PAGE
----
I just watched Tim Oâ€™Reillyâ€™s keynote at the MySQL conference, in which he calls for an open data internet operating system. His basic premise is that different companies are cornering away the subsystems of the Internet Operating System â€“ people, payment, search, location etc. He contends that some of these companies like Google, Apple and Microsoft have the capability to keep the complete information loop to themselves by acquiring all these subsystems.
I donâ€™t personally see any company capable of serving all our information needs. Google appears to be a strong contender, but the fact that both Apple and Microsoft are working hard on establishing their shop on the information superhighway will keep Google in check. Appleâ€™s acquisition of Siri â€“ arguably the best mobile app in the world â€“ may completely push Google out of the information loop on iOS products.
In a related event, I came across this New York Times editorial, that suggests that Google is unfairly propping up its own services like Google Maps and Youtube on Google search results â€“ the gateway to web. It says
Still, the potential impact of Googleâ€™s algorithm on the Internet economy is such that it is worth exploring ways to ensure that the editorial policy guiding Googleâ€™s tweaks is solely intended to improve the quality of the results and not to help Googleâ€™s other businesses.
As much as I support fair competition, this is a disastrous proposition. Limiting any enterprise from using its own tools to support its own products goes completely against the free market policies we cherish. I will explain my view with a couple of examples.
Microsoft had antitrust regulators spanking it for including IE with Windows. They said that it was giving it an unfair edge over rival browsers like Netscape/Firefox and Opera. The move ultimately resulted in a specific European edition where users had to select a browser on the initial boot-up. Was it good? No, it was bad. An Operating System without a browser is like a door without a knob. It breaks the experience. Microsoft was within its rights to use its browser on its Operating System. I wonder why the same antitrust regulators donâ€™t force browser selection options for iOS and Android now? There was a bigger fallout of this antitrust move. IE, which was the hotbed of browser development near the turn of the century was put on backburner and other browsers surged ahead in both popularity and usage. We would have had a much stronger web ecosystem if Microsoft would have kept innovating on browsers.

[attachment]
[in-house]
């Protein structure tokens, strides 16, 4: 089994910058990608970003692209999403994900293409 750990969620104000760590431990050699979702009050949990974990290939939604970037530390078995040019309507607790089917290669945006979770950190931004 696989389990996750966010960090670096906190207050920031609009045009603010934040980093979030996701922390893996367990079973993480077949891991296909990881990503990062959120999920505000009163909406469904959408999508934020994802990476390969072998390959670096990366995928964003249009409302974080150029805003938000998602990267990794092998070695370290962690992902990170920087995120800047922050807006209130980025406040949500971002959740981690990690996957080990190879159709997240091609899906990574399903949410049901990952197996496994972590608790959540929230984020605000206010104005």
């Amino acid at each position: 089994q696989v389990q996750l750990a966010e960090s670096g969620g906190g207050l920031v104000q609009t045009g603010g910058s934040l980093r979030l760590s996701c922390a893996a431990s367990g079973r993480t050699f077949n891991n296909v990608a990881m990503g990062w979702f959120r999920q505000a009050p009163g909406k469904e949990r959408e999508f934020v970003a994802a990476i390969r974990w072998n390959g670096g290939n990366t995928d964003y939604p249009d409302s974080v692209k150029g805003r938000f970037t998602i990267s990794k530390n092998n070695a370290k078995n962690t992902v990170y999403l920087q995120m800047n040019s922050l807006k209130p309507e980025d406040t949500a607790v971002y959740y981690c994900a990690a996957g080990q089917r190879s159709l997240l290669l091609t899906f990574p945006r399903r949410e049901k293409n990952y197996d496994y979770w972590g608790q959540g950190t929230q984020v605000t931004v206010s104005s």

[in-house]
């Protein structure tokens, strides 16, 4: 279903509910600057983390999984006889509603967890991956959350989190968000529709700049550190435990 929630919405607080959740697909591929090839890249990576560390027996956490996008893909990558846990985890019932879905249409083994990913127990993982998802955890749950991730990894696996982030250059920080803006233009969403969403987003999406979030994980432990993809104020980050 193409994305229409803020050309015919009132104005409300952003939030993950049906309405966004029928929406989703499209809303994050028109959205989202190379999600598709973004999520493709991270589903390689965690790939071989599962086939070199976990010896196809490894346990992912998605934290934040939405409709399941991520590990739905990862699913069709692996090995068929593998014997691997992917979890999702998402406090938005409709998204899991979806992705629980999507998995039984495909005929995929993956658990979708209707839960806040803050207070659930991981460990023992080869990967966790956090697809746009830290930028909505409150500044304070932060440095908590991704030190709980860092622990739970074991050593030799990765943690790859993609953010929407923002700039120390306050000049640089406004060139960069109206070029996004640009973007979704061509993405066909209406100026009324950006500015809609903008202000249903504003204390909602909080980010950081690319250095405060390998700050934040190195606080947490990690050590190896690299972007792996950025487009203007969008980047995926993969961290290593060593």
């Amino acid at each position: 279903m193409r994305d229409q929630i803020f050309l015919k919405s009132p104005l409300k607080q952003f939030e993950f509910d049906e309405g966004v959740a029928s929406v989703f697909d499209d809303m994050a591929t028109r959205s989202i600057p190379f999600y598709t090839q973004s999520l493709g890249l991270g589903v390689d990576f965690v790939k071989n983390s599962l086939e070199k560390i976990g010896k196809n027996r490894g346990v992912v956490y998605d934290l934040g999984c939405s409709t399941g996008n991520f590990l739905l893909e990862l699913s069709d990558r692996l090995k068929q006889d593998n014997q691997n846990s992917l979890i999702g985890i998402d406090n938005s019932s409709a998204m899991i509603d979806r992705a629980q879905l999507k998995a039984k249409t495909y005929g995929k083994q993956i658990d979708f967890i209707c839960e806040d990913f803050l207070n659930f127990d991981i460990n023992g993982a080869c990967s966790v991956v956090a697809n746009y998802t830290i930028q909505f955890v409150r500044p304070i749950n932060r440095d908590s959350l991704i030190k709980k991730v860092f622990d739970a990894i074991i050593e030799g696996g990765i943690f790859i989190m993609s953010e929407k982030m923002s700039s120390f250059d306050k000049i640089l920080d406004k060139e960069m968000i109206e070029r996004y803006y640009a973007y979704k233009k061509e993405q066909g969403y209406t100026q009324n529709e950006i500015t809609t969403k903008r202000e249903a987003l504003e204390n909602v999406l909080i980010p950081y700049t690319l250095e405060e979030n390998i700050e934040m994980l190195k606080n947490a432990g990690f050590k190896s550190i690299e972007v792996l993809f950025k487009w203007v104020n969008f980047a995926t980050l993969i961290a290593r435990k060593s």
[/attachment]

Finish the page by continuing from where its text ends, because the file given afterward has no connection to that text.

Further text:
When you search for images on Google, does it point you to Picasa? No, it doesnâ€™t because Google knows that Picasa doesnâ€™t has strong enough userbase. Pushing Picasa results will mean inferior result quality â€“ which might turn users to other services like Bing, This is the balance that choice brings to table. Google pushes Maps and Youtube results on its search only because they have the best results. They also push results from Twitter, a competitor in the social networking space, because it has got the best results.
I hope Governments worldwide keep themselves out of shaping technology decisions. The free markets can take much better care of it.
Oâ€™Reillyâ€™s talk at the MySQL conference.